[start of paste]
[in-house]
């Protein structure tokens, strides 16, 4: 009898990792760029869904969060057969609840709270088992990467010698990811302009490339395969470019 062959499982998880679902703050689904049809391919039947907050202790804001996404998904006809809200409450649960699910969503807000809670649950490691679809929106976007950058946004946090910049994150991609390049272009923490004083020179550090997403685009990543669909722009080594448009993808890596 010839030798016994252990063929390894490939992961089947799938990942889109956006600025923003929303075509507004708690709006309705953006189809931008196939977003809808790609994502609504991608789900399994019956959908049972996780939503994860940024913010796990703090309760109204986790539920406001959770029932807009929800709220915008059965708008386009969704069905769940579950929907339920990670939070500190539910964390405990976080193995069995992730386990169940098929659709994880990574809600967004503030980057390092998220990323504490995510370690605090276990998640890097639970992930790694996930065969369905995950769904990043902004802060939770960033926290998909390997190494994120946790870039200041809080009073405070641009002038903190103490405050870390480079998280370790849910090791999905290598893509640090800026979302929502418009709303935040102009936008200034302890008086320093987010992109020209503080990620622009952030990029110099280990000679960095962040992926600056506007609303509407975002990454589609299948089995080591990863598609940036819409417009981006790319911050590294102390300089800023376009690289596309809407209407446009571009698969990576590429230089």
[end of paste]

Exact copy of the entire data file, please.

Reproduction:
[in-house]
């Protein structure tokens, strides 16, 4: 009898990792760029869904969060057969609840709270088992990467010698990811302009490339395969470019 062959499982998880679902703050689904049809391919039947907050202790804001996404998904006809809200409450649960699910969503807000809670649950490691679809929106976007950058946004946090910049994150991609390049272009923490004083020179550090997403685009990543669909722009080594448009993808890596 010839030798016994252990063929390894490939992961089947799938990942889109956006600025923003929303075509507004708690709006309705953006189809931008196939977003809808790609994502609504991608789900399994019956959908049972996780939503994860940024913010796990703090309760109204986790539920406001959770029932807009929800709220915008059965708008386009969704069905769940579950929907339920990670939070500190539910964390405990976080193995069995992730386990169940098929659709994880990574809600967004503030980057390092998220990323504490995510370690605090276990998640890097639970992930790694996930065969369905995950769904990043902004802060939770960033926290998909390997190494994120946790870039200041809080009073405070641009002038903190103490405050870390480079998280370790849910090791999905290598893509640090800026979302929502418009709303935040102009936008200034302890008086320093987010992109020209503080990620622009952030990029110099280990000679960095962040992926600056506007609303509407975002990454589609299948089995080591990863598609940036819409417009981006790319911050590294102390300089800023376009690289596309809407209407446009571009698969990576590429230089």